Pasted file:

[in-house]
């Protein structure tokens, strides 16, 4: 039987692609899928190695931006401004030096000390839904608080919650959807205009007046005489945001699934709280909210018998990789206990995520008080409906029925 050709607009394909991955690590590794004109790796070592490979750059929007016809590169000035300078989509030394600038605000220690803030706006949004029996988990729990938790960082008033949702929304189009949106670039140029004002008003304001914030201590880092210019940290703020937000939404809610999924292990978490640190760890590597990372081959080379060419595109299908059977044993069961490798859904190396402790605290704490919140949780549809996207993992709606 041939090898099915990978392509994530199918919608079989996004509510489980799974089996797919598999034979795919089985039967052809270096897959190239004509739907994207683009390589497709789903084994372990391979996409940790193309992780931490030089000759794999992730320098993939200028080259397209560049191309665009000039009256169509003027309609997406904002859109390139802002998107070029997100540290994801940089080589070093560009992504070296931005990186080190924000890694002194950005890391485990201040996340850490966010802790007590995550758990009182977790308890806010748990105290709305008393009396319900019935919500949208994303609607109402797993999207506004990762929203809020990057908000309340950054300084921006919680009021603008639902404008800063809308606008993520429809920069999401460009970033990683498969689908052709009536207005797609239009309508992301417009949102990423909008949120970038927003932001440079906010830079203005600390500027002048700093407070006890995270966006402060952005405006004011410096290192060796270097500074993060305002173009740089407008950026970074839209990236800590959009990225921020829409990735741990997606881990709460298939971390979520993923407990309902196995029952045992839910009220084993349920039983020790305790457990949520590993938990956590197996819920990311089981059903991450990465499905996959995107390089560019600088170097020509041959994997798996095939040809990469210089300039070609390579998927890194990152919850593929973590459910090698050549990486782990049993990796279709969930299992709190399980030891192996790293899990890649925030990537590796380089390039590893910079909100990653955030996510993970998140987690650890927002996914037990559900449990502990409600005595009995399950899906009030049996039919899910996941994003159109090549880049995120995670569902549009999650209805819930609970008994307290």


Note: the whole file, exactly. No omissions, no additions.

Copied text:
[in-house]
């Protein structure tokens, strides 16, 4: 039987692609899928190695931006401004030096000390839904608080919650959807205009007046005489945001699934709280909210018998990789206990995520008080409906029925 050709607009394909991955690590590794004109790796070592490979750059929007016809590169000035300078989509030394600038605000220690803030706006949004029996988990729990938790960082008033949702929304189009949106670039140029004002008003304001914030201590880092210019940290703020937000939404809610999924292990978490640190760890590597990372081959080379060419595109299908059977044993069961490798859904190396402790605290704490919140949780549809996207993992709606 041939090898099915990978392509994530199918919608079989996004509510489980799974089996797919598999034979795919089985039967052809270096897959190239004509739907994207683009390589497709789903084994372990391979996409940790193309992780931490030089000759794999992730320098993939200028080259397209560049191309665009000039009256169509003027309609997406904002859109390139802002998107070029997100540290994801940089080589070093560009992504070296931005990186080190924000890694002194950005890391485990201040996340850490966010802790007590995550758990009182977790308890806010748990105290709305008393009396319900019935919500949208994303609607109402797993999207506004990762929203809020990057908000309340950054300084921006919680009021603008639902404008800063809308606008993520429809920069999401460009970033990683498969689908052709009536207005797609239009309508992301417009949102990423909008949120970038927003932001440079906010830079203005600390500027002048700093407070006890995270966006402060952005405006004011410096290192060796270097500074993060305002173009740089407008950026970074839209990236800590959009990225921020829409990735741990997606881990709460298939971390979520993923407990309902196995029952045992839910009220084993349920039983020790305790457990949520590993938990956590197996819920990311089981059903991450990465499905996959995107390089560019600088170097020509041959994997798996095939040809990469210089300039070609390579998927890194990152919850593929973590459910090698050549990486782990049993990796279709969930299992709190399980030891192996790293899990890649925030990537590796380089390039590893910079909100990653955030996510993970998140987690650890927002996914037990559900449990502990409600005595009995399950899906009030049996039919899910996941994003159109090549880049995120995670569902549009999650209805819930609970008994307290």